Hijabi of the Month October - Zienab Fahs
Posted on October 27, 2014
Meet Zienab Fahs, our Hijabi of the Month October - nominated by her friend who had this to say about her, "I nominate Zienab for many reasons. As the previous president of MYNA and now the VP of MSA at Oakland University, Zienab has always shown leadership skills. She's always helping others around her, emotionally and spiritually. As a soon to be social worker inshallah, I have no doubt that she will continue to change people's lives for the better."
My name is Zienab Fahs. I am 18 years old and a sophomore at Oakland University majoring in Social Work and minoring in Islamic Studies. My school is my second home and where you can find me 20 hours out of most days. I'm an active member in a variety of organizations on campus: Muslim Student Association, Lebanese Student Association, and the African Student Association. I was published many times in high school for my creative writing, which has always been a major part of my life. You'll never find me without a genuine smile on my face, which to this day is my best accomplishment. Alhamdulilah for everything, always.
1) When did you start wearing hijab? Tell us a little about your journey.
I made the choice to put on hijab at the young age of nine. The date was August 8, 2005, exactly two months after my brother had passed away. I was in Lebanon and I remember watching my sisters buy hijabs and worried if I would ever get the chance to do the same. Something about the fear of not having enough time persuaded me to wear hijab. When I got back to school that fall, 5th grade show-and-tell became a question and answer session; it was then when I began to see myself as a principal of communicating knowledge and a leader in my faith.
2) As the previous president of MYNA and now the Vice President of the MSA at Oakland University, what have you learned about your community and what can we do to strengthen it, particularly for the girls in our community?
Working with the youth of my community, I’ve learned much about the type of Muslim everyone wants to be; the issue is we cannot all be the same Muslim. I see a great amount of motivation and eagerness in the youth to learn and perfect their actions to please Allah (S), but the problem begins when we force ourselves into these ideal images rather than naturally mold into imperfect but determined humans and worshipers. The product of this is atypical actions that we are taught to be and are known as “good deeds,” but are perceived by others and Allah (S) as compulsory and insincere. Rather than acting out of whim or for the impression of being flawless, each of us has to renew our intentions on a daily basis to act firstly for the purpose of pleasing Allah (S).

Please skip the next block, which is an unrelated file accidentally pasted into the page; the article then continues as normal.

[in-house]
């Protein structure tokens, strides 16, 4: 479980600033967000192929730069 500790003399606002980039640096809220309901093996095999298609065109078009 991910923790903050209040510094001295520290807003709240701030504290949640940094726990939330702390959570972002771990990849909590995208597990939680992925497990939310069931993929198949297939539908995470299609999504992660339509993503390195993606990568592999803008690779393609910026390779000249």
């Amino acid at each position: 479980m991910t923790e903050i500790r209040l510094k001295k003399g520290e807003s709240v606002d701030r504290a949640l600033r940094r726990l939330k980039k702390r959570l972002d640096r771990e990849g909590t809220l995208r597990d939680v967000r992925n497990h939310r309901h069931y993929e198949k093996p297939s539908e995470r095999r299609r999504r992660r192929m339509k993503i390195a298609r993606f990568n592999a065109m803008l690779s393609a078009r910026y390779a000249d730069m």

3) You are a woman of great strength, tell us where you get your strength from.
The strength I carry with me each day comes from the cycle of struggle I overcame as a child. My father passed away when I was 8 years old, and the following year my eldest brother. Now being out of the depression I was caught up in, all I can say is alhamdulilah. Hitting rock bottom and floating my way back up gave me a different perspective of the world I hadn’t seen on my way down; sometimes it takes living two opposite extremes to rest at a happy medium. There is no amount of pain Allah (S) doesn’t recognize, and with each wound eventually comes bliss. (Read Zienab's beautiful creative writing piece about her struggles of loss here).
4) What's the best piece of advice anyone's ever given you?
Make time for yourself. Whether it’s spending nights at the library to wrap my head around the subject at hand, standing for hours in front of the register at work, or planning a wide range of cultural events, none of my responsibilities ever included making sure I was okay. Unfortunately this notion is commonly overlooked; just as we pencil in our friends and family, school, work, and other duties that of course must be added to our resume, the most crucial time is the amount we give to ourselves. I imagine saving the world, but the only way I can get close to that is by saving myself first, because I am useless drowning in stress to anyone that needs my help.
5) If you could give one piece of advice to someone struggling with hijab, what would it be?
Stick with it. Never lose faith in Allah (S) or think reverting to clear your mind will help. Everything good comes with a struggle, and to truly embrace that good we must equally embrace that struggle. We initially think when something bad happens it is because we deserved it or have disappointed Allah (S). Although that may seem humble, seeing events in a negative light makes the lesson difficult to overcome and learn from. We fight for a reason. Allah (S) conceals the outcome of our battles, the future of our choices, and the reason why we were sent down this path purposely; if we were to know that the end meant becoming renewed and stronger after the strife, we would be thanking Allah (S) and begging for more. Do not have any pain or doubt consume your thoughts with hatred towards hijab; always say alhamdulilah and be thankful you were blessed with not a battle, but preparation.
Is there someone you'd like to nominate for Hijabi of the Month? E-mail us at email@example.com!